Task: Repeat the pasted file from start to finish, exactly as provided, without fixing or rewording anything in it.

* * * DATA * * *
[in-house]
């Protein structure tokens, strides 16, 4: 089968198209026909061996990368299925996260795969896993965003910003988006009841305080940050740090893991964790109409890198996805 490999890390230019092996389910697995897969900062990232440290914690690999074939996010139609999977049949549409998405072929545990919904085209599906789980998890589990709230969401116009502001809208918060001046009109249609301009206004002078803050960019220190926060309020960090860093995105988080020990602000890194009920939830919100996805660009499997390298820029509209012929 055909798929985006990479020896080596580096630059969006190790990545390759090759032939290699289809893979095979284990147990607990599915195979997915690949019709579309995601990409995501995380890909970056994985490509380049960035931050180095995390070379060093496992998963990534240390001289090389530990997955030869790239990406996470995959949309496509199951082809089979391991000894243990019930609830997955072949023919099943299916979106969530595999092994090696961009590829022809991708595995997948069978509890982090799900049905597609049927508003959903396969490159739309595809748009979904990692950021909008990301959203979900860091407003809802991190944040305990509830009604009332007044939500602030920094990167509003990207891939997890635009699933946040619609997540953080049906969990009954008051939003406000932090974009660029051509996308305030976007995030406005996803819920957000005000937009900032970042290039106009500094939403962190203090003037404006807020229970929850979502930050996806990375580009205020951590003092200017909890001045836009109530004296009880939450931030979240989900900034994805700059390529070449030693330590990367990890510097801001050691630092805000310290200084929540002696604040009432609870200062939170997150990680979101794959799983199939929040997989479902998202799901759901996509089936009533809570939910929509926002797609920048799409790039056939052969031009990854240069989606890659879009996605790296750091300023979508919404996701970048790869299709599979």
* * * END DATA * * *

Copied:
[in-house]
């Protein structure tokens, strides 16, 4: 089968198209026909061996990368299925996260795969896993965003910003988006009841305080940050740090893991964790109409890198996805 490999890390230019092996389910697995897969900062990232440290914690690999074939996010139609999977049949549409998405072929545990919904085209599906789980998890589990709230969401116009502001809208918060001046009109249609301009206004002078803050960019220190926060309020960090860093995105988080020990602000890194009920939830919100996805660009499997390298820029509209012929 055909798929985006990479020896080596580096630059969006190790990545390759090759032939290699289809893979095979284990147990607990599915195979997915690949019709579309995601990409995501995380890909970056994985490509380049960035931050180095995390070379060093496992998963990534240390001289090389530990997955030869790239990406996470995959949309496509199951082809089979391991000894243990019930609830997955072949023919099943299916979106969530595999092994090696961009590829022809991708595995997948069978509890982090799900049905597609049927508003959903396969490159739309595809748009979904990692950021909008990301959203979900860091407003809802991190944040305990509830009604009332007044939500602030920094990167509003990207891939997890635009699933946040619609997540953080049906969990009954008051939003406000932090974009660029051509996308305030976007995030406005996803819920957000005000937009900032970042290039106009500094939403962190203090003037404006807020229970929850979502930050996806990375580009205020951590003092200017909890001045836009109530004296009880939450931030979240989900900034994805700059390529070449030693330590990367990890510097801001050691630092805000310290200084929540002696604040009432609870200062939170997150990680979101794959799983199939929040997989479902998202799901759901996509089936009533809570939910929509926002797609920048799409790039056939052969031009990854240069989606890659879009996605790296750091300023979508919404996701970048790869299709599979």